The three-story facility, designed to meet the requirements for the Leadership in Energy and Environment Design (LEED) Silver Certificate, is expected to be ready by April 2008, under the construction leadership of PCL Constructors Canada. Under the contract terms, the first helicopter is expected to be delivered in November 2008.
       Mirabel, Quebec-based L-3 MAS, a Canadian provider of aircraft fleet management, product life-cycle extension, support services and aircraft maintenance to government departments and agencies and commercial customers, employs 850 people at operating centers in Cold Lake, Alberta; Ottawa, Ontario; Montreal and Bagotville, Quebec; Fredericton, New Brunswick; and Williamtown in Australia.
       Sikorsky goes back a long way with both the Canadian Forces and with Shearwater, where its Sea King helicopter — which the CH-148 will replace — was first deployed in 1963. The base itself was first established in 1918, and was designated as 12 Wing Shearwater in 1993.
       General Dynamics Canada’s role on the team is providing systems integration.

Spinoff So Far Includes
Connecticut Office, Lawsuit
       In addition to the Shearwater complex, the contract has already resulted in new space in the U.S. as well: A 25,000-sq.-ft. (2,323 sq.-m.) office on Sikorsky’s property in Stratford, Conn., where 180 Sikorsky employees work on the project. According to the Connecticut Post, the space includes "a 5,000-square-foot (465-sq.-m.) ‘secure’ area where 17 Canadian government employees will oversee the project," with Team staff from all three companies filling out the rest.
       Meanwhile, the contract is being challenged in Canadian court by a losing bidder, AgustaWestland, which has called the Canadian government’s bid evaluation "biased, unfair and contrary to the rules of the procurement."
       But the April 21 groundbreaking went ahead without a hitch.
       "The new centre will be among the most advanced of its kind in the world," said Paul Martin, Sikorsky's Senior Vice President, Government and Advanced Programs (and no relation to the eponymous Canadian Prime Minister). "This is yet another milestone that illustrates our team's commitment to ensure this program progresses according to schedule. We are on target for the first flight of Canada's new Cyclone in November 2007, and for deliveries to begin in November 2008."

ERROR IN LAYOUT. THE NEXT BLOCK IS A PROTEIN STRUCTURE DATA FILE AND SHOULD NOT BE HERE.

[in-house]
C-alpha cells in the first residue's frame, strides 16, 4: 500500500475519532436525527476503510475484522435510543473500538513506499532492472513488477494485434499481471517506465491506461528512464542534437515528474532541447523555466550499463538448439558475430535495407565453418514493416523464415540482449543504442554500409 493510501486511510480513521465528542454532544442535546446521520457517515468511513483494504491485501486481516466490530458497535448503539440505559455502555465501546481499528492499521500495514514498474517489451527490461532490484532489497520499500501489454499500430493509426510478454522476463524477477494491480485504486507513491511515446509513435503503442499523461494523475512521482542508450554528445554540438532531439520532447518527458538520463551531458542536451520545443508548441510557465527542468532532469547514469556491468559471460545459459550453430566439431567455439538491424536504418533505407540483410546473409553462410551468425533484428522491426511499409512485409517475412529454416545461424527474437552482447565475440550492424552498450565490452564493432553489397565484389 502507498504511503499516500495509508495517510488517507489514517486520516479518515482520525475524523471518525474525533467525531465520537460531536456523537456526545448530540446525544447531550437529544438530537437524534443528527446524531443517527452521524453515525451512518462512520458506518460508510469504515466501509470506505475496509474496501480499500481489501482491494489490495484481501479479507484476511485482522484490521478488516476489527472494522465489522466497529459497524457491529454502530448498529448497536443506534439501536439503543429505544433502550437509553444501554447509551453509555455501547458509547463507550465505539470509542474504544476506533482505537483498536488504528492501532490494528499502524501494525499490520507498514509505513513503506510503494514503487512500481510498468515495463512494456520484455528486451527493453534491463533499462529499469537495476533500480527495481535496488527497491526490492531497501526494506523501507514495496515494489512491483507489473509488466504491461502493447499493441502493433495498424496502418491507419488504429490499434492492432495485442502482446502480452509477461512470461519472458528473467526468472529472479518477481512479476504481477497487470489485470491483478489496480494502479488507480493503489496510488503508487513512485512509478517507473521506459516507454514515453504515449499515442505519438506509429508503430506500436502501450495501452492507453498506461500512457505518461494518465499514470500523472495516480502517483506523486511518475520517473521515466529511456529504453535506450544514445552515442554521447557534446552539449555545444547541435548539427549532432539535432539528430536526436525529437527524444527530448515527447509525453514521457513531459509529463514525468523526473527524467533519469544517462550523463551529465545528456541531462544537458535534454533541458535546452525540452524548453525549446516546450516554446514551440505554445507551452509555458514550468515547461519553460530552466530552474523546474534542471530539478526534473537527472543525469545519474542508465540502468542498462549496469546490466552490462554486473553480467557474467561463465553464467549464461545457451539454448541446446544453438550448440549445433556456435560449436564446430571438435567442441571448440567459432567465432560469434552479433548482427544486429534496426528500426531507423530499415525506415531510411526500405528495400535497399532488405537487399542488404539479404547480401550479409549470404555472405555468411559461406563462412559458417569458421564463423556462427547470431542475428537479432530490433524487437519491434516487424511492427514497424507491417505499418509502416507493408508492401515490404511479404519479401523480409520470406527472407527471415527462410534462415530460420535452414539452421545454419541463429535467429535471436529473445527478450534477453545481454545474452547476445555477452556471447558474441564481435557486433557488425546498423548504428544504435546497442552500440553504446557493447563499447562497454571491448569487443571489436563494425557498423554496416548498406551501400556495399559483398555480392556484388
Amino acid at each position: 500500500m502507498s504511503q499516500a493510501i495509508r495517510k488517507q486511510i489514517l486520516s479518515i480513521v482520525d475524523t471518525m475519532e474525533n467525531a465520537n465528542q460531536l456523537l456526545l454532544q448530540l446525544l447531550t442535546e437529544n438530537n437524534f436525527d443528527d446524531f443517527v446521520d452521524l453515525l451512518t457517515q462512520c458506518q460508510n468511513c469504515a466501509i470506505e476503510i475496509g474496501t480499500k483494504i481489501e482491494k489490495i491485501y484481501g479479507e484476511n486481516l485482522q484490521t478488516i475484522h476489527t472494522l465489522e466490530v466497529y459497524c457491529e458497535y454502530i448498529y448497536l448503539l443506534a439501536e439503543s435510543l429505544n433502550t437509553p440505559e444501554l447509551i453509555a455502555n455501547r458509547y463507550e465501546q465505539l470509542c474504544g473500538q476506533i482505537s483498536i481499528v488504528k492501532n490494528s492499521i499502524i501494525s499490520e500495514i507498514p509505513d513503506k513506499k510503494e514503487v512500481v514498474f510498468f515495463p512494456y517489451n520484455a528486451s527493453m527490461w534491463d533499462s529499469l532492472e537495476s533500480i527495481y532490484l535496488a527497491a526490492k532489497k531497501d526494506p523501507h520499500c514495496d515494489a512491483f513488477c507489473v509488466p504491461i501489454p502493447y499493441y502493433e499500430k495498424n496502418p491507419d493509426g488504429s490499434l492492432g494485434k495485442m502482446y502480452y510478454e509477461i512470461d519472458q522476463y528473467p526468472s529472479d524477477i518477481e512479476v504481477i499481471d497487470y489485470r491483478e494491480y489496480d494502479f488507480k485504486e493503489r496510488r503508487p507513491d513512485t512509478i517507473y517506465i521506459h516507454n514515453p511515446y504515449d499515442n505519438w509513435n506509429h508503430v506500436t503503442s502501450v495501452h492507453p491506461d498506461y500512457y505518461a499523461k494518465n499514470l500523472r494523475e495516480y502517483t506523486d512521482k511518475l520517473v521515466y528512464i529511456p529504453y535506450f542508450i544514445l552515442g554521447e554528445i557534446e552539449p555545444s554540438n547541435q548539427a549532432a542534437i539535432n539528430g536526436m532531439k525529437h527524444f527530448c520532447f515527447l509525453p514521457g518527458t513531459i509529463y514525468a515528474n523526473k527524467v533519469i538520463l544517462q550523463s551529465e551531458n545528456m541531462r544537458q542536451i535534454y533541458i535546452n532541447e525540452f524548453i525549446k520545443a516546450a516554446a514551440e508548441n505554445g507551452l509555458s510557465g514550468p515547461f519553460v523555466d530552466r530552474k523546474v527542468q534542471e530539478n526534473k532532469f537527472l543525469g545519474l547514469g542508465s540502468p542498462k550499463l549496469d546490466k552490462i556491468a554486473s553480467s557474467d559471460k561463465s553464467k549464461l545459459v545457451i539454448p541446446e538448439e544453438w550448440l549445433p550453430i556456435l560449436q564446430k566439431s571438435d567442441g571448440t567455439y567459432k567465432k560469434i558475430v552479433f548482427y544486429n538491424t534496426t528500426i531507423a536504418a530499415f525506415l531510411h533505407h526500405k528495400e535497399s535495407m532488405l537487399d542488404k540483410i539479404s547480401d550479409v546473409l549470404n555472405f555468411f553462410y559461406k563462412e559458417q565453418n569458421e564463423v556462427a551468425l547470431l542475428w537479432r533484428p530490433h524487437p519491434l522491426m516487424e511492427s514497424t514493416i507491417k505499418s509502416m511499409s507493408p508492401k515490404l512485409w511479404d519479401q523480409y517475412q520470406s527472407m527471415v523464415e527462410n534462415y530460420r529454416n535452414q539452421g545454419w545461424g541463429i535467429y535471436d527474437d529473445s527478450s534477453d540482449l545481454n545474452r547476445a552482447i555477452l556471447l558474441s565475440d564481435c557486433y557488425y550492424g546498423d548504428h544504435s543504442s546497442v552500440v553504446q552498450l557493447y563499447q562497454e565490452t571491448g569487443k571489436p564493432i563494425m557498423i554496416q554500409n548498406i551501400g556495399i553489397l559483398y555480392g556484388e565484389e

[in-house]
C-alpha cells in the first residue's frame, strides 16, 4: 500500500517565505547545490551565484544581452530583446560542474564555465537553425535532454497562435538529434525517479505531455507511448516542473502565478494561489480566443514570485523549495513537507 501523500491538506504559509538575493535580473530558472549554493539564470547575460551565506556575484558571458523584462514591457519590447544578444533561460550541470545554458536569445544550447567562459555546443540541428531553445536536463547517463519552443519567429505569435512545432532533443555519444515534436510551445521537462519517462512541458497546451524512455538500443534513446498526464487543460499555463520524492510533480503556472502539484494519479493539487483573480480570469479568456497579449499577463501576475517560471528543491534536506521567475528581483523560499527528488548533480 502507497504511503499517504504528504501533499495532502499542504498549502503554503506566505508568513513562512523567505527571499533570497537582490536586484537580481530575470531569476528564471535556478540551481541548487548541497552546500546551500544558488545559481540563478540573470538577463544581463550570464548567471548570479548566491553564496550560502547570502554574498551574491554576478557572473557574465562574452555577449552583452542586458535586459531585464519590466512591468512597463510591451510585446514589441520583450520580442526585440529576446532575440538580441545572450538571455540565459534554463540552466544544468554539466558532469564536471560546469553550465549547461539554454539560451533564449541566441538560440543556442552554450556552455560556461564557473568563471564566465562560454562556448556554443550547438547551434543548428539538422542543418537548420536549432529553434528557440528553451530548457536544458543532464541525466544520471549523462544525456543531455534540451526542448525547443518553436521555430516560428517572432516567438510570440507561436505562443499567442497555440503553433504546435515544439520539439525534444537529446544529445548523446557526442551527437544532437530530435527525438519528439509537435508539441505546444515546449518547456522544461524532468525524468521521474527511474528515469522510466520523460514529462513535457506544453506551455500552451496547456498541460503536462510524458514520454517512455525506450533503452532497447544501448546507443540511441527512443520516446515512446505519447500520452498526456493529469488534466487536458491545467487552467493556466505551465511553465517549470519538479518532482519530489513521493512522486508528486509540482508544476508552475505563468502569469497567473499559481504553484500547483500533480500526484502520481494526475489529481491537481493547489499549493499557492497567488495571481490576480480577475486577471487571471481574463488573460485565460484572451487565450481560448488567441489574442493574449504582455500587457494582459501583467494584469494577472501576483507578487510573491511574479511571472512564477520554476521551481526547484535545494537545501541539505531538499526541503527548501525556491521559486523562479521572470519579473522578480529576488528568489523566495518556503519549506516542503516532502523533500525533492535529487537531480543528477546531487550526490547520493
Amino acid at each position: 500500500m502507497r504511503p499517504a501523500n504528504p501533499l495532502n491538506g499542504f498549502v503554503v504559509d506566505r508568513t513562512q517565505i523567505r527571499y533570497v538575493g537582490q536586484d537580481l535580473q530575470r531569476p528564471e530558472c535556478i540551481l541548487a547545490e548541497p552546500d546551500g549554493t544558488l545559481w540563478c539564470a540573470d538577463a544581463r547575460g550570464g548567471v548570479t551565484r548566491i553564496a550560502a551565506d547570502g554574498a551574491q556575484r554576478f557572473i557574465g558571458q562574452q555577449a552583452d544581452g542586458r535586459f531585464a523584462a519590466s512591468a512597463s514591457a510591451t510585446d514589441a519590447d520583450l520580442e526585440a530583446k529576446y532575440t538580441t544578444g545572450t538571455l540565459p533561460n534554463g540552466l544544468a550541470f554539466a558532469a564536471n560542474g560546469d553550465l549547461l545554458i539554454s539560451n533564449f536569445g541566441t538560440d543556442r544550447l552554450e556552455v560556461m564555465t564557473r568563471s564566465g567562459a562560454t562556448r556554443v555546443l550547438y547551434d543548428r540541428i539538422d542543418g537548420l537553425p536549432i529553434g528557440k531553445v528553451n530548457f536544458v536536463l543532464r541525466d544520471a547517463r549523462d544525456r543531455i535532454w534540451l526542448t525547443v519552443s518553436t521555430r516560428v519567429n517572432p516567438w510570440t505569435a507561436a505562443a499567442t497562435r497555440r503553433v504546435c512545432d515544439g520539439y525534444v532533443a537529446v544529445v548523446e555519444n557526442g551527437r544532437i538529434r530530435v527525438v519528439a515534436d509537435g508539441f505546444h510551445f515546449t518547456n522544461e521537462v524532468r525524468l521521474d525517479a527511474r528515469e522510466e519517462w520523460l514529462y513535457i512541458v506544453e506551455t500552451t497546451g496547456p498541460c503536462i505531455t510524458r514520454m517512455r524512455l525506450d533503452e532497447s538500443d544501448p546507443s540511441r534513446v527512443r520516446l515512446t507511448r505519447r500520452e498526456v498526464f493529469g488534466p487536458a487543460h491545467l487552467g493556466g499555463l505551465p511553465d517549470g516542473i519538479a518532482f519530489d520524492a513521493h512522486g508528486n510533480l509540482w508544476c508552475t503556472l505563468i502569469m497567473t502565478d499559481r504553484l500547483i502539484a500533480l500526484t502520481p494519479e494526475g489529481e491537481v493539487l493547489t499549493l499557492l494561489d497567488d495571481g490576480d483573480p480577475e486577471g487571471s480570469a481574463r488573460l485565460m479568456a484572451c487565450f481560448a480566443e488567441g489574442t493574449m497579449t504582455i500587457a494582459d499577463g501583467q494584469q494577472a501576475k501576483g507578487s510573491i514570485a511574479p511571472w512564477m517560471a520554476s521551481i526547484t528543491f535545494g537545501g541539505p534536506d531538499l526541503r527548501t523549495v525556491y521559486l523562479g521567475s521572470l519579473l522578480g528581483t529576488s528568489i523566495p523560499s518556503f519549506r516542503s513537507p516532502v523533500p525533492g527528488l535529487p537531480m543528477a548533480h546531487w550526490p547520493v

Further spinoff promises to be substantial in this key geography. In a November 2004 speech to the Aerospace and Defence Industries Association of Nova Scotia, Nova Scotia Minister of Economic Development Ernest Fage noted that the direct payroll of military spending in the province hovers around US$514 million and employs 5,000, with overall spending arching toward $791 million.
       "Major capital projects like the Maritime Helicopter Program will have a huge impact on increasing jobs over the coming decades," he told the audience. "It’s the biggest news in our aerospace sector in recent history. The Maritime Helicopter Program is a major investment in the skills, infrastructure, and the design and manufacturing base of Atlantic Canadian partner companies. The consortium is already pursuing the local supply community, with benefits promising to total almost one billion dollars [Canadian] for Atlantic Canada.
       "This sector has the capacity to take on major projects," he said. "And we have the potential to expand even further. Growth through major projects like the Maritime Helicopter Program will build the credibility of our region even more, and attract other commercial opportunities and more jobs to this region."

       For more on Canadian and Nova Scotia projects, check out "Canada 2005," Site Selection’s just-published annual look at industrial development in the country. The Web edition includes an exclusive interview with Nova Scotia Premier John Hamm.

Toyota's Appalachian Spring

by ADAM BRUNS, Site Selection Managing Editor

"According to the Hybrid Vehicle Sales Forecast, more than 50 hybrid nameplates could be on the market by the end of this decade alone. Why is this happening?" Jim Press, Executive Vice President & COO Toyota Motor Sales, U.S.A., Inc., asked attendees at the California Clean Energy Roundtable in January. "Because we have proven to consumers that hybrids can help the world without undue sacrifices on their part. They get 50 percent better mileage, improved performance and reduce smog-forming emissions 90 percent. And our costs are declining as volume increases." The company anticipates producing 100,000 Priuses for the U.S. market alone in 2005.
The irrepressible kaizen of Toyota is continuously improving regional economies throughout North America. The company just announced its $150-million R&D investment in Michigan, and rumors based on executive comments made in Japan are pinning Ontario as a likely location for another assembly plant. But the latest concrete outgrowth of the company’s apparent North-South strategy has been series of reinvestments in West Virginia, Tennessee and Kentucky.